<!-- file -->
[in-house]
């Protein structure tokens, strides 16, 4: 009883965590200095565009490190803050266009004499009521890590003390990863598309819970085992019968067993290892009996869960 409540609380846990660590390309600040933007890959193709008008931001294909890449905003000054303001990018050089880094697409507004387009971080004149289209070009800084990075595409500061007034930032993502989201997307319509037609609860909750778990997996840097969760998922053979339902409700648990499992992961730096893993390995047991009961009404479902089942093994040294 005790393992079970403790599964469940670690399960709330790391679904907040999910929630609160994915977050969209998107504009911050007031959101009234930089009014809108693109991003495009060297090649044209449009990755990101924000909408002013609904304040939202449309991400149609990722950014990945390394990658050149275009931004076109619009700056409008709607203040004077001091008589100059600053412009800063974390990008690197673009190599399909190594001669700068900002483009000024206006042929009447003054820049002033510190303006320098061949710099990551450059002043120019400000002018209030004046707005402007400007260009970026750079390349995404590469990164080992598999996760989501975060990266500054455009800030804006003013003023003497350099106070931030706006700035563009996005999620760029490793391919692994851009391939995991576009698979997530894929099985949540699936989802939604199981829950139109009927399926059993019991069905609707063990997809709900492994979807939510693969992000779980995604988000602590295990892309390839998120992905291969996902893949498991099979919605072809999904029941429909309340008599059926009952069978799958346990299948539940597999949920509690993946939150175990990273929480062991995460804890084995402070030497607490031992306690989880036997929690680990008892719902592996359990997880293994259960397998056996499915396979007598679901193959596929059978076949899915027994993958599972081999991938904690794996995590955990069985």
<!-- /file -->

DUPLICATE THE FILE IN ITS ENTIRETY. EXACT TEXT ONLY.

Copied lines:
[in-house]
């Protein structure tokens, strides 16, 4: 009883965590200095565009490190803050266009004499009521890590003390990863598309819970085992019968067993290892009996869960 409540609380846990660590390309600040933007890959193709008008931001294909890449905003000054303001990018050089880094697409507004387009971080004149289209070009800084990075595409500061007034930032993502989201997307319509037609609860909750778990997996840097969760998922053979339902409700648990499992992961730096893993390995047991009961009404479902089942093994040294 005790393992079970403790599964469940670690399960709330790391679904907040999910929630609160994915977050969209998107504009911050007031959101009234930089009014809108693109991003495009060297090649044209449009990755990101924000909408002013609904304040939202449309991400149609990722950014990945390394990658050149275009931004076109619009700056409008709607203040004077001091008589100059600053412009800063974390990008690197673009190599399909190594001669700068900002483009000024206006042929009447003054820049002033510190303006320098061949710099990551450059002043120019400000002018209030004046707005402007400007260009970026750079390349995404590469990164080992598999996760989501975060990266500054455009800030804006003013003023003497350099106070931030706006700035563009996005999620760029490793391919692994851009391939995991576009698979997530894929099985949540699936989802939604199981829950139109009927399926059993019991069905609707063990997809709900492994979807939510693969992000779980995604988000602590295990892309390839998120992905291969996902893949498991099979919605072809999904029941429909309340008599059926009952069978799958346990299948539940597999949920509690993946939150175990990273929480062991995460804890084995402070030497607490031992306690989880036997929690680990008892719902592996359990997880293994259960397998056996499915396979007598679901193959596929059978076949899915027994993958599972081999991938904690794996995590955990069985």